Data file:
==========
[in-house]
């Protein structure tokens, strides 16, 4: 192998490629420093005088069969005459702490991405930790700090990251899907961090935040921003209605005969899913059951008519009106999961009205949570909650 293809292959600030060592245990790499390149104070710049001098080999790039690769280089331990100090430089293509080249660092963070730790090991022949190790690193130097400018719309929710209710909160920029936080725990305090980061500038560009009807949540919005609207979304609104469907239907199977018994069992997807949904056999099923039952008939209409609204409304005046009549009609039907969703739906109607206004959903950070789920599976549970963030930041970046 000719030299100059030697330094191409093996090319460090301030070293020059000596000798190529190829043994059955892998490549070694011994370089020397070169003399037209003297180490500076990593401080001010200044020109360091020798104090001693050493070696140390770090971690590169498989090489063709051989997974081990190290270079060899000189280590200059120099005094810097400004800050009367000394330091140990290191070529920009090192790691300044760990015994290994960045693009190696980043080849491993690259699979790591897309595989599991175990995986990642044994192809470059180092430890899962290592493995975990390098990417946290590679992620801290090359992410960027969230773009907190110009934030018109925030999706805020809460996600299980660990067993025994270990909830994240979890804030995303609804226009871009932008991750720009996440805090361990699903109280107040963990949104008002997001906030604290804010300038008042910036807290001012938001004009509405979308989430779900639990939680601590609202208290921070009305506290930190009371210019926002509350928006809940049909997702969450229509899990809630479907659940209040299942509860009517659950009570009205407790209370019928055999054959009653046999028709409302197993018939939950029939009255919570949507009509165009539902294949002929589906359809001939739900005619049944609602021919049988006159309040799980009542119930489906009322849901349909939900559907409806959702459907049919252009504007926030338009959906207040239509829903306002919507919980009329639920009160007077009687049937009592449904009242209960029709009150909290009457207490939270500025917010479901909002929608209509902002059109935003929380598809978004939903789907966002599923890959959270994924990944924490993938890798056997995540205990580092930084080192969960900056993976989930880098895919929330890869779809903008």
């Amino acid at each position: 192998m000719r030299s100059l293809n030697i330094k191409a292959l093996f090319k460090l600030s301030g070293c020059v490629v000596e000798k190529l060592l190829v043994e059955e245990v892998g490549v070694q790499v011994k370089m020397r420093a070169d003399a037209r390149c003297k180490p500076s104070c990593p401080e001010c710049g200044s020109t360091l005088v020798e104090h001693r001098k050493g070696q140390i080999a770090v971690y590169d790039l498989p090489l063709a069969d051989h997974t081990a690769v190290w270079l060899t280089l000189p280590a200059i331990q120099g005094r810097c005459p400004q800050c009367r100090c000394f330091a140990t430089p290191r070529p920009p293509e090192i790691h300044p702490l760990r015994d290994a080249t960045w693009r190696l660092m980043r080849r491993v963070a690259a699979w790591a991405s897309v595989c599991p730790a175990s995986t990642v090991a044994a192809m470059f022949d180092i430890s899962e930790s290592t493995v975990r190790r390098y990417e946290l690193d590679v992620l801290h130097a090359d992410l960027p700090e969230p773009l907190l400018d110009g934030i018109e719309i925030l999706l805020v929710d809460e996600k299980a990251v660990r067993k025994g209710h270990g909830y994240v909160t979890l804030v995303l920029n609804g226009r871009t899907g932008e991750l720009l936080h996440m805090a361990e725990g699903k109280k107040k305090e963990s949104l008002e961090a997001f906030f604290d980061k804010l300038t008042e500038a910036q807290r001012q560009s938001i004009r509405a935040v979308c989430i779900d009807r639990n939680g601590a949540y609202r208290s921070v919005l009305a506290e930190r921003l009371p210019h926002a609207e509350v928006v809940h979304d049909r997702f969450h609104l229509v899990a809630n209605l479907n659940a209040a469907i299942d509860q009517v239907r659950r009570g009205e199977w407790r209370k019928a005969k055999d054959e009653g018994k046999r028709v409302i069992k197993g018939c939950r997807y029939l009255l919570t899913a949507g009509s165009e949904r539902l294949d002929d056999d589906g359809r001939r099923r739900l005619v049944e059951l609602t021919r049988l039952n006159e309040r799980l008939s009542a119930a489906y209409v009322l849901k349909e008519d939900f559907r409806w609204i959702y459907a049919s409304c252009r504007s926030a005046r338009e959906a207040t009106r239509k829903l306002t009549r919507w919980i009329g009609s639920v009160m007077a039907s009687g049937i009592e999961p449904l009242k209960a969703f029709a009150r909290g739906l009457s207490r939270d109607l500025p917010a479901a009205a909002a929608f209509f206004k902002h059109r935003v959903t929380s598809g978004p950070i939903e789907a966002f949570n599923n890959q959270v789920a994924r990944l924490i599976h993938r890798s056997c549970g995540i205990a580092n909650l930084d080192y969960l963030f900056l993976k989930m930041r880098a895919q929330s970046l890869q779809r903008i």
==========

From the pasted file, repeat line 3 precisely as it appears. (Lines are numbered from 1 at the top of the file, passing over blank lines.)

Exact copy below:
């Amino acid at each position: 192998m000719r030299s100059l293809n030697i330094k191409a292959l093996f090319k460090l600030s301030g070293c020059v490629v000596e000798k190529l060592l190829v043994e059955e245990v892998g490549v070694q790499v011994k370089m020397r420093a070169d003399a037209r390149c003297k180490p500076s104070c990593p401080e001010c710049g200044s020109t360091l005088v020798e104090h001693r001098k050493g070696q140390i080999a770090v971690y590169d790039l498989p090489l063709a069969d051989h997974t081990a690769v190290w270079l060899t280089l000189p280590a200059i331990q120099g005094r810097c005459p400004q800050c009367r100090c000394f330091a140990t430089p290191r070529p920009p293509e090192i790691h300044p702490l760990r015994d290994a080249t960045w693009r190696l660092m980043r080849r491993v963070a690259a699979w790591a991405s897309v595989c599991p730790a175990s995986t990642v090991a044994a192809m470059f022949d180092i430890s899962e930790s290592t493995v975990r190790r390098y990417e946290l690193d590679v992620l801290h130097a090359d992410l960027p700090e969230p773009l907190l400018d110009g934030i018109e719309i925030l999706l805020v929710d809460e996600k299980a990251v660990r067993k025994g209710h270990g909830y994240v909160t979890l804030v995303l920029n609804g226009r871009t899907g932008e991750l720009l936080h996440m805090a361990e725990g699903k109280k107040k305090e963990s949104l008002e961090a997001f906030f604290d980061k804010l300038t008042e500038a910036q807290r001012q560009s938001i004009r509405a935040v979308c989430i779900d009807r639990n939680g601590a949540y609202r208290s921070v919005l009305a506290e930190r921003l009371p210019h926002a609207e509350v928006v809940h979304d049909r997702f969450h609104l229509v899990a809630n209605l479907n659940a209040a469907i299942d509860q009517v239907r659950r009570g009205e199977w407790r209370k019928a005969k055999d054959e009653g018994k046999r028709v409302i069992k197993g018939c939950r997807y029939l009255l919570t899913a949507g009509s165009e949904r539902l294949d002929d056999d589906g359809r001939r099923r739900l005619v049944e059951l609602t021919r049988l039952n006159e309040r799980l008939s009542a119930a489906y209409v009322l849901k349909e008519d939900f559907r409806w609204i959702y459907a049919s409304c252009r504007s926030a005046r338009e959906a207040t009106r239509k829903l306002t009549r919507w919980i009329g009609s639920v009160m007077a039907s009687g049937i009592e999961p449904l009242k209960a969703f029709a009150r909290g739906l009457s207490r939270d109607l500025p917010a479901a009205a909002a929608f209509f206004k902002h059109r935003v959903t929380s598809g978004p950070i939903e789907a966002f949570n599923n890959q959270v789920a994924r990944l924490i599976h993938r890798s056997c549970g995540i205990a580092n909650l930084d080192y969960l963030f900056l993976k989930m930041r880098a895919q929330s970046l890869q779809r903008i």